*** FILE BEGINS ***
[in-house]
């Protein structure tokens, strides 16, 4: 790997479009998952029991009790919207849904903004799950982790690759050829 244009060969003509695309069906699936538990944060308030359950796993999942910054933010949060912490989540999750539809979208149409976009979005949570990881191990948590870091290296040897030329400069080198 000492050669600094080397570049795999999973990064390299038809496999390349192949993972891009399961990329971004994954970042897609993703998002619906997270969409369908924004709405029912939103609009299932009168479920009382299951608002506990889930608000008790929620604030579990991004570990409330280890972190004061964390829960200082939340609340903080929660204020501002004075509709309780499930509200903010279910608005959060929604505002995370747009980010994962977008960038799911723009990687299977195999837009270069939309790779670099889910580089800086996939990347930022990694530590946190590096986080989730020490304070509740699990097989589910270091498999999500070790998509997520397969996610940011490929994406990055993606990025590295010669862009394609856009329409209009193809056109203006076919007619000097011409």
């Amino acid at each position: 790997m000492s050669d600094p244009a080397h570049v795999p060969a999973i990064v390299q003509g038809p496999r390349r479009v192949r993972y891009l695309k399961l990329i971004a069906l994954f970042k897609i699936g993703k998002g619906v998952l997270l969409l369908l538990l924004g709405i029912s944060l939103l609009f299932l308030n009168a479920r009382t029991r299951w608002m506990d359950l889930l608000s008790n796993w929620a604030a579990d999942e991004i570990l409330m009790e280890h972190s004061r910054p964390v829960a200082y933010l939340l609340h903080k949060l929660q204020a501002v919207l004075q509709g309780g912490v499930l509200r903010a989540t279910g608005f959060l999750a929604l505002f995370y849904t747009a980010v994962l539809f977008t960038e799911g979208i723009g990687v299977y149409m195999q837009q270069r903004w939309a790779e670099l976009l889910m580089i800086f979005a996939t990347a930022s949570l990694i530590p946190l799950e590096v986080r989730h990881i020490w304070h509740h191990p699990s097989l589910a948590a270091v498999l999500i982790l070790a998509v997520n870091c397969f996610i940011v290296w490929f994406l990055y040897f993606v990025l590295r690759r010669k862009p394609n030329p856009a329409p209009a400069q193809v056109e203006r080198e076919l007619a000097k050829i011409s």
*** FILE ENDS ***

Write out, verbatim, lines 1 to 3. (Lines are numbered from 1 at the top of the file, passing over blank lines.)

[in-house]
């Protein structure tokens, strides 16, 4: 790997479009998952029991009790919207849904903004799950982790690759050829 244009060969003509695309069906699936538990944060308030359950796993999942910054933010949060912490989540999750539809979208149409976009979005949570990881191990948590870091290296040897030329400069080198 000492050669600094080397570049795999999973990064390299038809496999390349192949993972891009399961990329971004994954970042897609993703998002619906997270969409369908924004709405029912939103609009299932009168479920009382299951608002506990889930608000008790929620604030579990991004570990409330280890972190004061964390829960200082939340609340903080929660204020501002004075509709309780499930509200903010279910608005959060929604505002995370747009980010994962977008960038799911723009990687299977195999837009270069939309790779670099889910580089800086996939990347930022990694530590946190590096986080989730020490304070509740699990097989589910270091498999999500070790998509997520397969996610940011490929994406990055993606990025590295010669862009394609856009329409209009193809056109203006076919007619000097011409």
């Amino acid at each position: 790997m000492s050669d600094p244009a080397h570049v795999p060969a999973i990064v390299q003509g038809p496999r390349r479009v192949r993972y891009l695309k399961l990329i971004a069906l994954f970042k897609i699936g993703k998002g619906v998952l997270l969409l369908l538990l924004g709405i029912s944060l939103l609009f299932l308030n009168a479920r009382t029991r299951w608002m506990d359950l889930l608000s008790n796993w929620a604030a579990d999942e991004i570990l409330m009790e280890h972190s004061r910054p964390v829960a200082y933010l939340l609340h903080k949060l929660q204020a501002v919207l004075q509709g309780g912490v499930l509200r903010a989540t279910g608005f959060l999750a929604l505002f995370y849904t747009a980010v994962l539809f977008t960038e799911g979208i723009g990687v299977y149409m195999q837009q270069r903004w939309a790779e670099l976009l889910m580089i800086f979005a996939t990347a930022s949570l990694i530590p946190l799950e590096v986080r989730h990881i020490w304070h509740h191990p699990s097989l589910a948590a270091v498999l999500i982790l070790a998509v997520n870091c397969f996610i940011v290296w490929f994406l990055y040897f993606v990025l590295r690759r010669k862009p394609n030329p856009a329409p209009a400069q193809v056109e203006r080198e076919l007619a000097k050829i011409s």